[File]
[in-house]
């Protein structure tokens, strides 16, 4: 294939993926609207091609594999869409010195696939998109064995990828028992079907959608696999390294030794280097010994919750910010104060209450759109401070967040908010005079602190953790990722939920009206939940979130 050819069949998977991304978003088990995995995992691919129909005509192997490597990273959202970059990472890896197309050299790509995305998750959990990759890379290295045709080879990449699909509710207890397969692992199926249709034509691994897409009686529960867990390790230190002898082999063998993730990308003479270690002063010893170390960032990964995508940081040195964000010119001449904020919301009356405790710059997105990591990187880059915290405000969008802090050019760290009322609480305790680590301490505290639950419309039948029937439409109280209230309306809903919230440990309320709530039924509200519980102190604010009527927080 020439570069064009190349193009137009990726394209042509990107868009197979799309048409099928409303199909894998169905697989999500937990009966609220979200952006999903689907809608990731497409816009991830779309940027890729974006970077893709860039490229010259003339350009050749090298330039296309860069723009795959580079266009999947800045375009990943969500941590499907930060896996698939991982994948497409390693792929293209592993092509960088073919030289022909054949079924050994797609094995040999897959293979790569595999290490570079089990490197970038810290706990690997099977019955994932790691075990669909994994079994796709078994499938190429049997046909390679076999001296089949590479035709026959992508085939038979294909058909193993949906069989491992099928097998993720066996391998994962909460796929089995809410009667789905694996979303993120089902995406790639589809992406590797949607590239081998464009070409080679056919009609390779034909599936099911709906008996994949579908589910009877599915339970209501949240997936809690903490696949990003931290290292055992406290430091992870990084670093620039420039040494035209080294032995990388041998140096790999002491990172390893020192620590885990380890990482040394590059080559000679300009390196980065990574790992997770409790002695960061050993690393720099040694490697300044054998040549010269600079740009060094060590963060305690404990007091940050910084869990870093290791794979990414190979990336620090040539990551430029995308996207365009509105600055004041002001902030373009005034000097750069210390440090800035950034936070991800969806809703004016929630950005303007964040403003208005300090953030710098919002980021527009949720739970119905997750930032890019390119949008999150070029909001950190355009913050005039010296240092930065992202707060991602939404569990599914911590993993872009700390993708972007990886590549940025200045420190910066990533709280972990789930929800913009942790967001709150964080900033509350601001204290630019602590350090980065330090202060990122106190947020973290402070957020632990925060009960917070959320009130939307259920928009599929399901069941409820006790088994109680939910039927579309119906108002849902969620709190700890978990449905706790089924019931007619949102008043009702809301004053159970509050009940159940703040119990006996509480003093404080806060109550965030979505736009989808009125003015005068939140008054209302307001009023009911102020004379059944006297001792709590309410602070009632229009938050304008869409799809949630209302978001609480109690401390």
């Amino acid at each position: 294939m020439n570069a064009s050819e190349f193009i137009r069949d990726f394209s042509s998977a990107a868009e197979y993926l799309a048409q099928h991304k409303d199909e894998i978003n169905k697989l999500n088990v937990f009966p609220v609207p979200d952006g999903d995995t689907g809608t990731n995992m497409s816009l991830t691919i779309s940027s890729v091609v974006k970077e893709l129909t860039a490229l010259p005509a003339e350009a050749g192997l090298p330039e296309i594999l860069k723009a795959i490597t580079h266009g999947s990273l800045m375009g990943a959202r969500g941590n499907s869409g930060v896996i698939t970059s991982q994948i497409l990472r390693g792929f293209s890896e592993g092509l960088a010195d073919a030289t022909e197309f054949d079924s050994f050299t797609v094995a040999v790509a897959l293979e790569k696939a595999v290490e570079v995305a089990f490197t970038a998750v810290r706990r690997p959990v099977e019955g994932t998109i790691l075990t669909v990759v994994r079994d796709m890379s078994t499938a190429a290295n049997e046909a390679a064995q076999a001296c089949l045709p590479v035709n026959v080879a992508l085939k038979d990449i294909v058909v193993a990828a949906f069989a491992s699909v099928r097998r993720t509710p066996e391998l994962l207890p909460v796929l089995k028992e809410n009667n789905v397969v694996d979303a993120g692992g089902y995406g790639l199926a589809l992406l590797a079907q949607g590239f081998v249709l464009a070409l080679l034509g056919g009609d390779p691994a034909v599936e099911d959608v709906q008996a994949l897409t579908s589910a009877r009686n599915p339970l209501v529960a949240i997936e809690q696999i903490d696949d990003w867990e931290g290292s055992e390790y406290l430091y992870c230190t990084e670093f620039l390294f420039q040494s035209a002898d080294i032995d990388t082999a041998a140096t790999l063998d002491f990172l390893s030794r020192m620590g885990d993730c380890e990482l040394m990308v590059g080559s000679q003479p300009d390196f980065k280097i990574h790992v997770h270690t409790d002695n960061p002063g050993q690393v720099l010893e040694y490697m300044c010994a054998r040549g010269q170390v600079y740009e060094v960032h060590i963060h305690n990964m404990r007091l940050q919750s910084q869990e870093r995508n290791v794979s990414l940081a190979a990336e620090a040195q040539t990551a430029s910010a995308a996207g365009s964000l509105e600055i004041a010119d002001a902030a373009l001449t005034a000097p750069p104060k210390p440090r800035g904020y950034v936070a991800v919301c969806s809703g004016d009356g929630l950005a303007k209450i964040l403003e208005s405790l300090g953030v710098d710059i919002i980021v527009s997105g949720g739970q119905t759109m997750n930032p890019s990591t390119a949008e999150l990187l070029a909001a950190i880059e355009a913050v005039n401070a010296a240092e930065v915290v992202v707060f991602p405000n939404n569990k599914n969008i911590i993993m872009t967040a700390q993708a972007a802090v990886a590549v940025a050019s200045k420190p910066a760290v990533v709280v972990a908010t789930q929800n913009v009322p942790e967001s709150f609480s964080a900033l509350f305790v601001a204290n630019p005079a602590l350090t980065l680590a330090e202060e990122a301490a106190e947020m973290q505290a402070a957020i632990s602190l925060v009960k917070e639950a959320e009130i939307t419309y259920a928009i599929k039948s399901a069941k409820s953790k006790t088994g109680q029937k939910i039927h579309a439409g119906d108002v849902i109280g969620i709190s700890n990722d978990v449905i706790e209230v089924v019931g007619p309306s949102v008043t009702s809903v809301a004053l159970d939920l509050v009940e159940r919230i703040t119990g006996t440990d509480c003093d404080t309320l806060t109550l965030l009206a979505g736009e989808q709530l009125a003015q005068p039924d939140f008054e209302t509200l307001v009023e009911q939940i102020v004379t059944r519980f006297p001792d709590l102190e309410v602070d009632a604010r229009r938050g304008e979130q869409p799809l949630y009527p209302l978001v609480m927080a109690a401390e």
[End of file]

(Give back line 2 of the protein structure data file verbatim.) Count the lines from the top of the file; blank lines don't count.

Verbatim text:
């Protein structure tokens, strides 16, 4: 294939993926609207091609594999869409010195696939998109064995990828028992079907959608696999390294030794280097010994919750910010104060209450759109401070967040908010005079602190953790990722939920009206939940979130 050819069949998977991304978003088990995995995992691919129909005509192997490597990273959202970059990472890896197309050299790509995305998750959990990759890379290295045709080879990449699909509710207890397969692992199926249709034509691994897409009686529960867990390790230190002898082999063998993730990308003479270690002063010893170390960032990964995508940081040195964000010119001449904020919301009356405790710059997105990591990187880059915290405000969008802090050019760290009322609480305790680590301490505290639950419309039948029937439409109280209230309306809903919230440990309320709530039924509200519980102190604010009527927080 020439570069064009190349193009137009990726394209042509990107868009197979799309048409099928409303199909894998169905697989999500937990009966609220979200952006999903689907809608990731497409816009991830779309940027890729974006970077893709860039490229010259003339350009050749090298330039296309860069723009795959580079266009999947800045375009990943969500941590499907930060896996698939991982994948497409390693792929293209592993092509960088073919030289022909054949079924050994797609094995040999897959293979790569595999290490570079089990490197970038810290706990690997099977019955994932790691075990669909994994079994796709078994499938190429049997046909390679076999001296089949590479035709026959992508085939038979294909058909193993949906069989491992099928097998993720066996391998994962909460796929089995809410009667789905694996979303993120089902995406790639589809992406590797949607590239081998464009070409080679056919009609390779034909599936099911709906008996994949579908589910009877599915339970209501949240997936809690903490696949990003931290290292055992406290430091992870990084670093620039420039040494035209080294032995990388041998140096790999002491990172390893020192620590885990380890990482040394590059080559000679300009390196980065990574790992997770409790002695960061050993690393720099040694490697300044054998040549010269600079740009060094060590963060305690404990007091940050910084869990870093290791794979990414190979990336620090040539990551430029995308996207365009509105600055004041002001902030373009005034000097750069210390440090800035950034936070991800969806809703004016929630950005303007964040403003208005300090953030710098919002980021527009949720739970119905997750930032890019390119949008999150070029909001950190355009913050005039010296240092930065992202707060991602939404569990599914911590993993872009700390993708972007990886590549940025200045420190910066990533709280972990789930929800913009942790967001709150964080900033509350601001204290630019602590350090980065330090202060990122106190947020973290402070957020632990925060009960917070959320009130939307259920928009599929399901069941409820006790088994109680939910039927579309119906108002849902969620709190700890978990449905706790089924019931007619949102008043009702809301004053159970509050009940159940703040119990006996509480003093404080806060109550965030979505736009989808009125003015005068939140008054209302307001009023009911102020004379059944006297001792709590309410602070009632229009938050304008869409799809949630209302978001609480109690401390």